NEW YORK — The US Securities and Exchange Commission on Thursday appealed a court ruling which had blocked a deal to fine Citigroup $285 million on the grounds the regulator had let the bank off too lightly.
The SEC said the judge’s call for Citigroup to be forced to admit guilt alongside the fine set “a new and unprecedented standard” that will only delay payment and exacerbate investor losses from the bank’s allegedly fraudulent sale of mortgage securities.
The watchdog also said New York federal court judge Jed Rakoff unfairly accused the SEC of agreeing to a “pocket change” Citigroup settlement, because the SEC is not empowered to seek much more.
The settlement did not cover investor losses.
“We believe the court was incorrect in requiring an admission of facts — or a trial — as a condition of approving a proposed consent judgment,” said SEC enforcement division director Robert Khuzami.
“The court’s new standard is at odds with decades of court decisions that have upheld similar settlements by federal and state agencies across the country.”
On November 28 Rakoff turned back the SEC’s request to approve the settlement with Citigroup, which he labeled a “recidivist” that viewed such fines as “pocket change”.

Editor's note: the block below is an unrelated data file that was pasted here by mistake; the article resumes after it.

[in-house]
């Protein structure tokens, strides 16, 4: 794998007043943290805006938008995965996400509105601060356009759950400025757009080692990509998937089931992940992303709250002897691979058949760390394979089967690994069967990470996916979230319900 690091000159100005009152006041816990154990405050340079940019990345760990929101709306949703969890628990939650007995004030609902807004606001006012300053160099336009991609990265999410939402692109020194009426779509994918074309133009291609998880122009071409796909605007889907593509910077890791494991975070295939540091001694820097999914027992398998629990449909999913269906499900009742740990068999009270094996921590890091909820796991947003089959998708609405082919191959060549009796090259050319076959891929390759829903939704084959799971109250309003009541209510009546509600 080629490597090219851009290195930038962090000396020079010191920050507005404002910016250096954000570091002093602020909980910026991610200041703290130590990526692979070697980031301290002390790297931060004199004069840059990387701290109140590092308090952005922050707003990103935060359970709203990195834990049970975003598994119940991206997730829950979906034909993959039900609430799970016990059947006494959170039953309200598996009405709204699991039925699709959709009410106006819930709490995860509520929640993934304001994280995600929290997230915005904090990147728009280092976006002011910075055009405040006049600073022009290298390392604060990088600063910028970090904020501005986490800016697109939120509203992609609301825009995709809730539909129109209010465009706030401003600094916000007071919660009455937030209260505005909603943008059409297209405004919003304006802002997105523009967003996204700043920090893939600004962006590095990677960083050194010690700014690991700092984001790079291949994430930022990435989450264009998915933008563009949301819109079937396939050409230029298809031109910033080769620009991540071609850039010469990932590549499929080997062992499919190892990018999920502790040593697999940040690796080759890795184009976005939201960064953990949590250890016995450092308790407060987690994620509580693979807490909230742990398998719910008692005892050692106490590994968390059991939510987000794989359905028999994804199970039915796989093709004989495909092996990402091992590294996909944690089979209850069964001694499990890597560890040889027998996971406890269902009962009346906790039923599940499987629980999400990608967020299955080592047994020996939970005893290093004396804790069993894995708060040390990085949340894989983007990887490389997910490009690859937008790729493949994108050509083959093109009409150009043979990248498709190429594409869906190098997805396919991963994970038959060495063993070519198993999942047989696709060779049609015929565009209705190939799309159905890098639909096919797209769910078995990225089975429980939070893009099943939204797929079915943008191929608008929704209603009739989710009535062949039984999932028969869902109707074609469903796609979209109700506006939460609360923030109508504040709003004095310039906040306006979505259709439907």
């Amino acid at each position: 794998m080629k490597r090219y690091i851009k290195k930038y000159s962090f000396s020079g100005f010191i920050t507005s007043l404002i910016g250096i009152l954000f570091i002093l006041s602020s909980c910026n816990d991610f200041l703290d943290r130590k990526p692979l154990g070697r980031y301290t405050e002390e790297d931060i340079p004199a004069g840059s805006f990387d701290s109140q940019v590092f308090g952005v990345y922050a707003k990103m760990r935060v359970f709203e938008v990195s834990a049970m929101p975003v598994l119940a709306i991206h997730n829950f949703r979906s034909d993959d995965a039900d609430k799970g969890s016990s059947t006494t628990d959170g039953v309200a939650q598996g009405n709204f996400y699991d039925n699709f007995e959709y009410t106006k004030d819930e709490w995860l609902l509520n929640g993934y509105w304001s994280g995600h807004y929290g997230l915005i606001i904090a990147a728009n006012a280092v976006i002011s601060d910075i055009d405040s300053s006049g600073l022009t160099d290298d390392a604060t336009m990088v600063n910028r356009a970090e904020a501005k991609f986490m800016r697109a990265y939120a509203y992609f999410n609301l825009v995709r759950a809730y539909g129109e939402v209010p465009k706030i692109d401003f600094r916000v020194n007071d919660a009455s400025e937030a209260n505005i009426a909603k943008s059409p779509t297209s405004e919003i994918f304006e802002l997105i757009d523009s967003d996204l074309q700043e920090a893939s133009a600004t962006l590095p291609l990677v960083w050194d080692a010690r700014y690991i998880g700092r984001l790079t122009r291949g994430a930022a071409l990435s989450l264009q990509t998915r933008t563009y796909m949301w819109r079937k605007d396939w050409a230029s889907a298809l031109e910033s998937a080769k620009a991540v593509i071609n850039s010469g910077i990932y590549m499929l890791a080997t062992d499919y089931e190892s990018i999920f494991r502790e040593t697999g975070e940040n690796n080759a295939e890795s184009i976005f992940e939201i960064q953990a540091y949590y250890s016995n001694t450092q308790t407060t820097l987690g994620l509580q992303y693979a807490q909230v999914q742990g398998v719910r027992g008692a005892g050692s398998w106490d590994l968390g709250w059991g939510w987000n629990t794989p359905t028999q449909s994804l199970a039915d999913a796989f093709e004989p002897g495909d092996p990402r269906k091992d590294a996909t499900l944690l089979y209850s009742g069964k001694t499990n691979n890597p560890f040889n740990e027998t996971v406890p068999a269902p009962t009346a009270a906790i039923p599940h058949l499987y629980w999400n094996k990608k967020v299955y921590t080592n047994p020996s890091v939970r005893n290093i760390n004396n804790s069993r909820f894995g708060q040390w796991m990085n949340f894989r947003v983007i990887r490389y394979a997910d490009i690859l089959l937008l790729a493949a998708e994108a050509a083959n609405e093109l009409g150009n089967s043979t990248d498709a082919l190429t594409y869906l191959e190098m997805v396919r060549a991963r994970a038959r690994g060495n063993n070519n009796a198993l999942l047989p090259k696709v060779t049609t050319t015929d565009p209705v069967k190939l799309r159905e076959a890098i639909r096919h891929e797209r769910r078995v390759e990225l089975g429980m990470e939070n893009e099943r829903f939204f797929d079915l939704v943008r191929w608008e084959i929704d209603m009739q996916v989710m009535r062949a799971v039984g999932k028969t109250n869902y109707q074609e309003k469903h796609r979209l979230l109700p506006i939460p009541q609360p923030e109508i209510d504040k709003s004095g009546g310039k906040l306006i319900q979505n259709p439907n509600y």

He expressed impatience with the number of similar settlements being sent to US courts by US financial regulators that do not require admissions of guilt and do not set penalties high enough to deter future misconduct.
The deal, announced October 19, addressed the bank’s having made lucrative short trading bets against a $1 billion collateralized debt obligation (CDO) — a package of home loans — while it was selling the same CDO to investors as a good investment in 2007.
Accused of cheating investors, Citigroup finally agreed to pay $285 million in civil penalties and returned profits to settle the charges, without admitting or denying the accusations.
Rakoff said such a deal was not in the public interest and suggested the SEC was taking the easy way out.
“If the allegations of the complaint are true, this is a very good deal for Citigroup; and, even if they are untrue, it is a mild and modest cost of doing business,” Rakoff said in his ruling.
Khuzami said the SEC is only allowed to recover Citigroup’s gains and not seek to match investor losses in a settlement, explaining the $285 million figure.
However, on the day of Rakoff’s ruling, SEC chairwoman Mary Schapiro asked Congress in a letter to increase by more then tenfold the penalties it can set for companies.
Investors lost some $700 million in the deal, one of many involving mortgage-backed securities that were at the heart of the 2007-2008 US financial crisis.